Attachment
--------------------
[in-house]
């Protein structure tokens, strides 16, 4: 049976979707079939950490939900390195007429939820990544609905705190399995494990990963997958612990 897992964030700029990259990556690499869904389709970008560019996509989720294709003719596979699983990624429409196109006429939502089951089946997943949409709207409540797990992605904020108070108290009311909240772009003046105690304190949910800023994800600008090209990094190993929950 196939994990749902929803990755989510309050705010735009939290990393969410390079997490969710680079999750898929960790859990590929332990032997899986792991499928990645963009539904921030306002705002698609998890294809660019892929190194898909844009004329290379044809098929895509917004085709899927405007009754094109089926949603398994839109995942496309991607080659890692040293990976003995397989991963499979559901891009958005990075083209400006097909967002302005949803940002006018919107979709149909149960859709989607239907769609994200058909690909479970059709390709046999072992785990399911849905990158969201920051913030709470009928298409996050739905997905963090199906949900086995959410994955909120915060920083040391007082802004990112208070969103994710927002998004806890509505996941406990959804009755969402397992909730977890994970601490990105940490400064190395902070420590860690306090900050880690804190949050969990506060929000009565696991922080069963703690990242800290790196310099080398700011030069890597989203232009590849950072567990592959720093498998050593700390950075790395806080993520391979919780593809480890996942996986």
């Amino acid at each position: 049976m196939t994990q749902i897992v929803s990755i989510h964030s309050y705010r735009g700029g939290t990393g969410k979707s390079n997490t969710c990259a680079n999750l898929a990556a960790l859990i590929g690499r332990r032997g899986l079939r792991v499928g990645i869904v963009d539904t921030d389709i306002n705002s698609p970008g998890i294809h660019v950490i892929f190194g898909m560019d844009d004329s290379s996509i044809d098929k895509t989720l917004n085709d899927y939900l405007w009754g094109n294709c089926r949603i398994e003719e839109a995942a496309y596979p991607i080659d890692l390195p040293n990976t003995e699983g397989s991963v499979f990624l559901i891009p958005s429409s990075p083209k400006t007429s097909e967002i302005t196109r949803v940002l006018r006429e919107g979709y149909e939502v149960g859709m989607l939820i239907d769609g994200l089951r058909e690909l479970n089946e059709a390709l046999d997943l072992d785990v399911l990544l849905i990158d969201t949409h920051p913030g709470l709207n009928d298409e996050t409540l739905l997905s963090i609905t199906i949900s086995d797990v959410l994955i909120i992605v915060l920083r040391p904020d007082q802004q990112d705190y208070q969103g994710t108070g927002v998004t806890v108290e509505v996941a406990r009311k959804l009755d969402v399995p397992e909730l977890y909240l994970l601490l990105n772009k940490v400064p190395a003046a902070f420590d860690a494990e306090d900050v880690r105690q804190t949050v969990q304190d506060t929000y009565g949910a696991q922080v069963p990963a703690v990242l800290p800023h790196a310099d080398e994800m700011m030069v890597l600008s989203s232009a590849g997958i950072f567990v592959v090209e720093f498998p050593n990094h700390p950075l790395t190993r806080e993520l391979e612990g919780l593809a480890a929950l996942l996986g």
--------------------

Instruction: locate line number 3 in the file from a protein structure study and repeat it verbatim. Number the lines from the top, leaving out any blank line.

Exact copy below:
């Amino acid at each position: 049976m196939t994990q749902i897992v929803s990755i989510h964030s309050y705010r735009g700029g939290t990393g969410k979707s390079n997490t969710c990259a680079n999750l898929a990556a960790l859990i590929g690499r332990r032997g899986l079939r792991v499928g990645i869904v963009d539904t921030d389709i306002n705002s698609p970008g998890i294809h660019v950490i892929f190194g898909m560019d844009d004329s290379s996509i044809d098929k895509t989720l917004n085709d899927y939900l405007w009754g094109n294709c089926r949603i398994e003719e839109a995942a496309y596979p991607i080659d890692l390195p040293n990976t003995e699983g397989s991963v499979f990624l559901i891009p958005s429409s990075p083209k400006t007429s097909e967002i302005t196109r949803v940002l006018r006429e919107g979709y149909e939502v149960g859709m989607l939820i239907d769609g994200l089951r058909e690909l479970n089946e059709a390709l046999d997943l072992d785990v399911l990544l849905i990158d969201t949409h920051p913030g709470l709207n009928d298409e996050t409540l739905l997905s963090i609905t199906i949900s086995d797990v959410l994955i909120i992605v915060l920083r040391p904020d007082q802004q990112d705190y208070q969103g994710t108070g927002v998004t806890v108290e509505v996941a406990r009311k959804l009755d969402v399995p397992e909730l977890y909240l994970l601490l990105n772009k940490v400064p190395a003046a902070f420590d860690a494990e306090d900050v880690r105690q804190t949050v969990q304190d506060t929000y009565g949910a696991q922080v069963p990963a703690v990242l800290p800023h790196a310099d080398e994800m700011m030069v890597l600008s989203s232009a590849g997958i950072f567990v592959v090209e720093f498998p050593n990094h700390p950075l790395t190993r806080e993520l391979e612990g919780l593809a480890a929950l996942l996986g």